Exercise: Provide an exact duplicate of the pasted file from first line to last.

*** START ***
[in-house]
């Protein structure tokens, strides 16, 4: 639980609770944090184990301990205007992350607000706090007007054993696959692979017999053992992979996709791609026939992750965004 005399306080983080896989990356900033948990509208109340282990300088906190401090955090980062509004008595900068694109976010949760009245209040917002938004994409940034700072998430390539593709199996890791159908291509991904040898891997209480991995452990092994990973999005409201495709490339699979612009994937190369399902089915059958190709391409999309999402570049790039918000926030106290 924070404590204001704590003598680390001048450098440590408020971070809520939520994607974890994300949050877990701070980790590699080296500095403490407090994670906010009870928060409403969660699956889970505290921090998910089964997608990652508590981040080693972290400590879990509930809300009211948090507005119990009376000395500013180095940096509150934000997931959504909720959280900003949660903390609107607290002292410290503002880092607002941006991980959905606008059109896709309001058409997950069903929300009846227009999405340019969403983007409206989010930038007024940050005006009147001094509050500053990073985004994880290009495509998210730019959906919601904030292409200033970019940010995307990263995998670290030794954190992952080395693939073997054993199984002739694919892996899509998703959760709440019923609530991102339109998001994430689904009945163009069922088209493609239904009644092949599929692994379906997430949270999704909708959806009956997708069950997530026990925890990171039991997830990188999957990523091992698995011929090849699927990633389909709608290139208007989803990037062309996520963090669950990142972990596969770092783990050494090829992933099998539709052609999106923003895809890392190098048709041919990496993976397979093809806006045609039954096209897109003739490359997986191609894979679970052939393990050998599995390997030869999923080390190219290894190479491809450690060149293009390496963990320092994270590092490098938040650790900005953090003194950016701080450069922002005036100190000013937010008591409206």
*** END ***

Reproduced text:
[in-house]
């Protein structure tokens, strides 16, 4: 639980609770944090184990301990205007992350607000706090007007054993696959692979017999053992992979996709791609026939992750965004 005399306080983080896989990356900033948990509208109340282990300088906190401090955090980062509004008595900068694109976010949760009245209040917002938004994409940034700072998430390539593709199996890791159908291509991904040898891997209480991995452990092994990973999005409201495709490339699979612009994937190369399902089915059958190709391409999309999402570049790039918000926030106290 924070404590204001704590003598680390001048450098440590408020971070809520939520994607974890994300949050877990701070980790590699080296500095403490407090994670906010009870928060409403969660699956889970505290921090998910089964997608990652508590981040080693972290400590879990509930809300009211948090507005119990009376000395500013180095940096509150934000997931959504909720959280900003949660903390609107607290002292410290503002880092607002941006991980959905606008059109896709309001058409997950069903929300009846227009999405340019969403983007409206989010930038007024940050005006009147001094509050500053990073985004994880290009495509998210730019959906919601904030292409200033970019940010995307990263995998670290030794954190992952080395693939073997054993199984002739694919892996899509998703959760709440019923609530991102339109998001994430689904009945163009069922088209493609239904009644092949599929692994379906997430949270999704909708959806009956997708069950997530026990925890990171039991997830990188999957990523091992698995011929090849699927990633389909709608290139208007989803990037062309996520963090669950990142972990596969770092783990050494090829992933099998539709052609999106923003895809890392190098048709041919990496993976397979093809806006045609039954096209897109003739490359997986191609894979679970052939393990050998599995390997030869999923080390190219290894190479491809450690060149293009390496963990320092994270590092490098938040650790900005953090003194950016701080450069922002005036100190000013937010008591409206």